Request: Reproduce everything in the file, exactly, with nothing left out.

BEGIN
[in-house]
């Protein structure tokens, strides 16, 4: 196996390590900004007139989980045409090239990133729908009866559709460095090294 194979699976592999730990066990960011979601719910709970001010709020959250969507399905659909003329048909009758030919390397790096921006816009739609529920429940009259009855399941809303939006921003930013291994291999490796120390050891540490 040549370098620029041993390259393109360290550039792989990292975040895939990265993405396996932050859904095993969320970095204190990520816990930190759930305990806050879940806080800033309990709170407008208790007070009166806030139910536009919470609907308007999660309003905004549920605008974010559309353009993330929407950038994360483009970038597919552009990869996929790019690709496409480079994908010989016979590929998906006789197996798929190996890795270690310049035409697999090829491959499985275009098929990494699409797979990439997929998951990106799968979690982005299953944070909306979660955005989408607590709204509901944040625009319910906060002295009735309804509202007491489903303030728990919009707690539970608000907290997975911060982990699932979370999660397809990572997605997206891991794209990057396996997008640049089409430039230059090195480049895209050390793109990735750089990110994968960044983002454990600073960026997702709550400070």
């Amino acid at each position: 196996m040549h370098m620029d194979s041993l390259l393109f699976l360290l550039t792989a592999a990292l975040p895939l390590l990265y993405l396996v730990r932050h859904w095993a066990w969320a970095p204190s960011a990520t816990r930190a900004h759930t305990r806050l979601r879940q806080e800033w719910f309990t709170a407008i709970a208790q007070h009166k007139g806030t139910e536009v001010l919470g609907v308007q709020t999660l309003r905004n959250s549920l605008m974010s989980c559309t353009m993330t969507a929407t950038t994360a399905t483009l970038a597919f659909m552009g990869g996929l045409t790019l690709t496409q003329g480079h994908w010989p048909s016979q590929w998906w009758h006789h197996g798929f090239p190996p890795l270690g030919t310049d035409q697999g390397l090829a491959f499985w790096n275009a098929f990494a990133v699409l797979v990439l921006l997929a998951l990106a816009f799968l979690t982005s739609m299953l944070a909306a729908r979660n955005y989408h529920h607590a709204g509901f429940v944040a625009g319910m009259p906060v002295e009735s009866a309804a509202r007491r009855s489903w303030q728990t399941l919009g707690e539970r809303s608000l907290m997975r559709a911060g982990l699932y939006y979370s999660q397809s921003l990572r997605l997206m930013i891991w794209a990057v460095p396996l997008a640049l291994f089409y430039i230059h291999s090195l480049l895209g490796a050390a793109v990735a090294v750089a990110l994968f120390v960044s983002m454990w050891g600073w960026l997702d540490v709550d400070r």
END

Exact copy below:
[in-house]
């Protein structure tokens, strides 16, 4: 196996390590900004007139989980045409090239990133729908009866559709460095090294 194979699976592999730990066990960011979601719910709970001010709020959250969507399905659909003329048909009758030919390397790096921006816009739609529920429940009259009855399941809303939006921003930013291994291999490796120390050891540490 040549370098620029041993390259393109360290550039792989990292975040895939990265993405396996932050859904095993969320970095204190990520816990930190759930305990806050879940806080800033309990709170407008208790007070009166806030139910536009919470609907308007999660309003905004549920605008974010559309353009993330929407950038994360483009970038597919552009990869996929790019690709496409480079994908010989016979590929998906006789197996798929190996890795270690310049035409697999090829491959499985275009098929990494699409797979990439997929998951990106799968979690982005299953944070909306979660955005989408607590709204509901944040625009319910906060002295009735309804509202007491489903303030728990919009707690539970608000907290997975911060982990699932979370999660397809990572997605997206891991794209990057396996997008640049089409430039230059090195480049895209050390793109990735750089990110994968960044983002454990600073960026997702709550400070």
């Amino acid at each position: 196996m040549h370098m620029d194979s041993l390259l393109f699976l360290l550039t792989a592999a990292l975040p895939l390590l990265y993405l396996v730990r932050h859904w095993a066990w969320a970095p204190s960011a990520t816990r930190a900004h759930t305990r806050l979601r879940q806080e800033w719910f309990t709170a407008i709970a208790q007070h009166k007139g806030t139910e536009v001010l919470g609907v308007q709020t999660l309003r905004n959250s549920l605008m974010s989980c559309t353009m993330t969507a929407t950038t994360a399905t483009l970038a597919f659909m552009g990869g996929l045409t790019l690709t496409q003329g480079h994908w010989p048909s016979q590929w998906w009758h006789h197996g798929f090239p190996p890795l270690g030919t310049d035409q697999g390397l090829a491959f499985w790096n275009a098929f990494a990133v699409l797979v990439l921006l997929a998951l990106a816009f799968l979690t982005s739609m299953l944070a909306a729908r979660n955005y989408h529920h607590a709204g509901f429940v944040a625009g319910m009259p906060v002295e009735s009866a309804a509202r007491r009855s489903w303030q728990t399941l919009g707690e539970r809303s608000l907290m997975r559709a911060g982990l699932y939006y979370s999660q397809s921003l990572r997605l997206m930013i891991w794209a990057v460095p396996l997008a640049l291994f089409y430039i230059h291999s090195l480049l895209g490796a050390a793109v990735a090294v750089a990110l994968f120390v960044s983002m454990w050891g600073w960026l997702d540490v709550d400070r």